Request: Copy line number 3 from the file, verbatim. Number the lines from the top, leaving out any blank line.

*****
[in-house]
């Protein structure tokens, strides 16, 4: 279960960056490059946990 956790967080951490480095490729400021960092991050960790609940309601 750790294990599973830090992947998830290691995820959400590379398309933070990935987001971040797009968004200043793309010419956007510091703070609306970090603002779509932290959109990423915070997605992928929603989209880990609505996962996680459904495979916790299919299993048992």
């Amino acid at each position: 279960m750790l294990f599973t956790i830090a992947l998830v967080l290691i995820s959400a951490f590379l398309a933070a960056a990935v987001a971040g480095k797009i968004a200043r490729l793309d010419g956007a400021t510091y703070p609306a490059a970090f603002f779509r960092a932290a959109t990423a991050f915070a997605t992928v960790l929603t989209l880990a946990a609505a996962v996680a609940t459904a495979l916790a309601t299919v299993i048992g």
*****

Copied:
């Amino acid at each position: 279960m750790l294990f599973t956790i830090a992947l998830v967080l290691i995820s959400a951490f590379l398309a933070a960056a990935v987001a971040g480095k797009i968004a200043r490729l793309d010419g956007a400021t510091y703070p609306a490059a970090f603002f779509r960092a932290a959109t990423a991050f915070a997605t992928v960790l929603t989209l880990a946990a609505a996962v996680a609940t459904a495979l916790a309601t299919v299993i048992g």